Looking to the Investment Horizons for tomorrow’s liveable cities


23 / 09 / 22 - 1 minute read

By 2050, around two-thirds of the world’s population will live in cities. That’s why real estate leaders must determine how future cities can best deal with growing challenges, such as climate change, while unlocking the potential presented by emerging technologies yet placing people at the heart of any solution.

As the global economy struggles to recover from the pandemic and the Ukraine war, our future cities stand on the brink of fundamental change. How the industry adapts to current economic pressures and challenges, such as climate change and digitalisation, will shape cities for future generations. PATRIZIA’s Investment Horizons (IH) summit, to be held in London and Frankfurt on 17th November, will provide thought leaders with a forum to exchange views and present their perspectives and solutions. 

Moving forward, impact can guide investment decisions towards building better real estate assets and creating a more sustainable future, as addressed by the first panellist, says Prof. Rosemary Addis, globally recognised director and strategist and Managing Partner of Mondiale Impact.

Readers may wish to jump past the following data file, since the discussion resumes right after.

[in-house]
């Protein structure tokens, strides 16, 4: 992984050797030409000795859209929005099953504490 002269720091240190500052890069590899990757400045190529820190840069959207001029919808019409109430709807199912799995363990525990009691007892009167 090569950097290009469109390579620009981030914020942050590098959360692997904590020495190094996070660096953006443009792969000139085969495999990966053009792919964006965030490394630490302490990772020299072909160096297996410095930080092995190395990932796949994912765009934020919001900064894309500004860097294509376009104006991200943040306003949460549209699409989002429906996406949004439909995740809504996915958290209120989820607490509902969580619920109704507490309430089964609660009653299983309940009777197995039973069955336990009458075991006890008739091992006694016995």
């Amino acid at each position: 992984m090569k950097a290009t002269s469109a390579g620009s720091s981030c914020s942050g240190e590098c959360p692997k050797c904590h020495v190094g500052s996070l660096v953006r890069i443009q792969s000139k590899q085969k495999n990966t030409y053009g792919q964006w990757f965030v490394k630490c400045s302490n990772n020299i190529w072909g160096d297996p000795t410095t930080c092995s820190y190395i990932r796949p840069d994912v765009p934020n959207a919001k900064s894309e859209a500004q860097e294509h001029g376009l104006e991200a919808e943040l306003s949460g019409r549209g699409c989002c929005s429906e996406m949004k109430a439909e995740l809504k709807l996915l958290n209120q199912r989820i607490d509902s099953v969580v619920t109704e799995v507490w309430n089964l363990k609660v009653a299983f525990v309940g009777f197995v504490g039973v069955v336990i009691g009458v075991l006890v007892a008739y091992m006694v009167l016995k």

“To paraphrase Einstein, we won’t solve the issues from the same level of consciousness that created them,” she says of the climate crisis facing the planet. “More plainly, what got us here won’t get us there. We need to do some things differently.”

In his speech, Dr. Norbert Streitz, Founder and Scientific Director, Smart Future Initiative, will urge us to move beyond ‘smart only cities.’

“We have to redefine the 'Smart-Everything' paradigm, telling us that everything like TVs, cars, cities must be smart, because their implementations follow a mainly technology-driven development. In order to counter this trend, we must adopt a citizen-centred approach when designing our future cities," says Dr. Streitz.